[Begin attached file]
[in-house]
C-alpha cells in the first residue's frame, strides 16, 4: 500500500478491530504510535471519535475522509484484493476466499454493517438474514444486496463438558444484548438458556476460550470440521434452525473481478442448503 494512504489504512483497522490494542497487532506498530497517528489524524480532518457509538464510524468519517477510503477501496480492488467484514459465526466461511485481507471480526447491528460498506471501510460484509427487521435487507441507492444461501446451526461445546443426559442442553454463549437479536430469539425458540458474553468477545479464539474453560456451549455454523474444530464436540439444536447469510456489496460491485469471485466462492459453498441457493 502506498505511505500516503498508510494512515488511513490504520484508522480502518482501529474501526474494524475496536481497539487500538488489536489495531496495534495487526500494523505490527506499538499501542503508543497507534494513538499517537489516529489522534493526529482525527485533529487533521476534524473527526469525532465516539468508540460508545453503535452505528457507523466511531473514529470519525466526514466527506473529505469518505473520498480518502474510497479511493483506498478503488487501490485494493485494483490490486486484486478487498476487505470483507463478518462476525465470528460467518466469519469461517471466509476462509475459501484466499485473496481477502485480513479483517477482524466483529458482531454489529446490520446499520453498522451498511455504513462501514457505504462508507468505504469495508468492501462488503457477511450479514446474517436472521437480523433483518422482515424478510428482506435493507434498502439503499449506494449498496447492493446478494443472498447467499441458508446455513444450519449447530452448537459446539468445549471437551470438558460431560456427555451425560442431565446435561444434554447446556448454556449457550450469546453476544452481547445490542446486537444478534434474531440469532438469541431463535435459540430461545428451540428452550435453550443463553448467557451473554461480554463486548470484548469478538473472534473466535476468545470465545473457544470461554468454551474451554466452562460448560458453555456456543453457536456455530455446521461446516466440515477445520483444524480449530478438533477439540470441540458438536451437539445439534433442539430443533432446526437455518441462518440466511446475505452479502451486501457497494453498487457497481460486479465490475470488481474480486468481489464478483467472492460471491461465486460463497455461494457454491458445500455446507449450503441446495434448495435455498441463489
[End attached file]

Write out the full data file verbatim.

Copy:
[in-house]
C-alpha cells in the first residue's frame, strides 16, 4: 500500500478491530504510535471519535475522509484484493476466499454493517438474514444486496463438558444484548438458556476460550470440521434452525473481478442448503 494512504489504512483497522490494542497487532506498530497517528489524524480532518457509538464510524468519517477510503477501496480492488467484514459465526466461511485481507471480526447491528460498506471501510460484509427487521435487507441507492444461501446451526461445546443426559442442553454463549437479536430469539425458540458474553468477545479464539474453560456451549455454523474444530464436540439444536447469510456489496460491485469471485466462492459453498441457493 502506498505511505500516503498508510494512515488511513490504520484508522480502518482501529474501526474494524475496536481497539487500538488489536489495531496495534495487526500494523505490527506499538499501542503508543497507534494513538499517537489516529489522534493526529482525527485533529487533521476534524473527526469525532465516539468508540460508545453503535452505528457507523466511531473514529470519525466526514466527506473529505469518505473520498480518502474510497479511493483506498478503488487501490485494493485494483490490486486484486478487498476487505470483507463478518462476525465470528460467518466469519469461517471466509476462509475459501484466499485473496481477502485480513479483517477482524466483529458482531454489529446490520446499520453498522451498511455504513462501514457505504462508507468505504469495508468492501462488503457477511450479514446474517436472521437480523433483518422482515424478510428482506435493507434498502439503499449506494449498496447492493446478494443472498447467499441458508446455513444450519449447530452448537459446539468445549471437551470438558460431560456427555451425560442431565446435561444434554447446556448454556449457550450469546453476544452481547445490542446486537444478534434474531440469532438469541431463535435459540430461545428451540428452550435453550443463553448467557451473554461480554463486548470484548469478538473472534473466535476468545470465545473457544470461554468454551474451554466452562460448560458453555456456543453457536456455530455446521461446516466440515477445520483444524480449530478438533477439540470441540458438536451437539445439534433442539430443533432446526437455518441462518440466511446475505452479502451486501457497494453498487457497481460486479465490475470488481474480486468481489464478483467472492460471491461465486460463497455461494457454491458445500455446507449450503441446495434448495435455498441463489